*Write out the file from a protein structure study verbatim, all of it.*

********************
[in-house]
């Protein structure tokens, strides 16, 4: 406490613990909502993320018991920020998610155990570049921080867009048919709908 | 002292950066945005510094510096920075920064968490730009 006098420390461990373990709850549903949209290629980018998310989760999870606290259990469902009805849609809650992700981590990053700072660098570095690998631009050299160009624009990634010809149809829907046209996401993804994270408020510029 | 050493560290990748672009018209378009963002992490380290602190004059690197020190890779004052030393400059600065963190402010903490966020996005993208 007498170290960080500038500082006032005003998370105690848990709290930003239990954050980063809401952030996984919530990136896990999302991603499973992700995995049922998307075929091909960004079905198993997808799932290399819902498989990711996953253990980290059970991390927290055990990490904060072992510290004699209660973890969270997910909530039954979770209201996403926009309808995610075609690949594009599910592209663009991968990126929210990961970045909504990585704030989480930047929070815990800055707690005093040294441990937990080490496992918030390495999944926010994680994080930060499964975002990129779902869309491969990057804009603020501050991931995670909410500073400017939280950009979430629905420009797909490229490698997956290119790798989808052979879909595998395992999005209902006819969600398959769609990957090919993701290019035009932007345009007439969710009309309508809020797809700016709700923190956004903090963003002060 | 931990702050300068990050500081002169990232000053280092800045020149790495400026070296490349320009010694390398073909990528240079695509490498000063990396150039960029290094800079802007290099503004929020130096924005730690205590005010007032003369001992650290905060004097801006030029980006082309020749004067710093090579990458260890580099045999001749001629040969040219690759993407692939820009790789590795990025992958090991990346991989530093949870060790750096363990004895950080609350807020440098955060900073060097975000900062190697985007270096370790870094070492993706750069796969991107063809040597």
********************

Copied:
[in-house]
């Protein structure tokens, strides 16, 4: 406490613990909502993320018991920020998610155990570049921080867009048919709908 | 002292950066945005510094510096920075920064968490730009 006098420390461990373990709850549903949209290629980018998310989760999870606290259990469902009805849609809650992700981590990053700072660098570095690998631009050299160009624009990634010809149809829907046209996401993804994270408020510029 | 050493560290990748672009018209378009963002992490380290602190004059690197020190890779004052030393400059600065963190402010903490966020996005993208 007498170290960080500038500082006032005003998370105690848990709290930003239990954050980063809401952030996984919530990136896990999302991603499973992700995995049922998307075929091909960004079905198993997808799932290399819902498989990711996953253990980290059970991390927290055990990490904060072992510290004699209660973890969270997910909530039954979770209201996403926009309808995610075609690949594009599910592209663009991968990126929210990961970045909504990585704030989480930047929070815990800055707690005093040294441990937990080490496992918030390495999944926010994680994080930060499964975002990129779902869309491969990057804009603020501050991931995670909410500073400017939280950009979430629905420009797909490229490698997956290119790798989808052979879909595998395992999005209902006819969600398959769609990957090919993701290019035009932007345009007439969710009309309508809020797809700016709700923190956004903090963003002060 | 931990702050300068990050500081002169990232000053280092800045020149790495400026070296490349320009010694390398073909990528240079695509490498000063990396150039960029290094800079802007290099503004929020130096924005730690205590005010007032003369001992650290905060004097801006030029980006082309020749004067710093090579990458260890580099045999001749001629040969040219690759993407692939820009790789590795990025992958090991990346991989530093949870060790750096363990004895950080609350807020440098955060900073060097975000900062190697985007270096370790870094070492993706750069796969991107063809040597």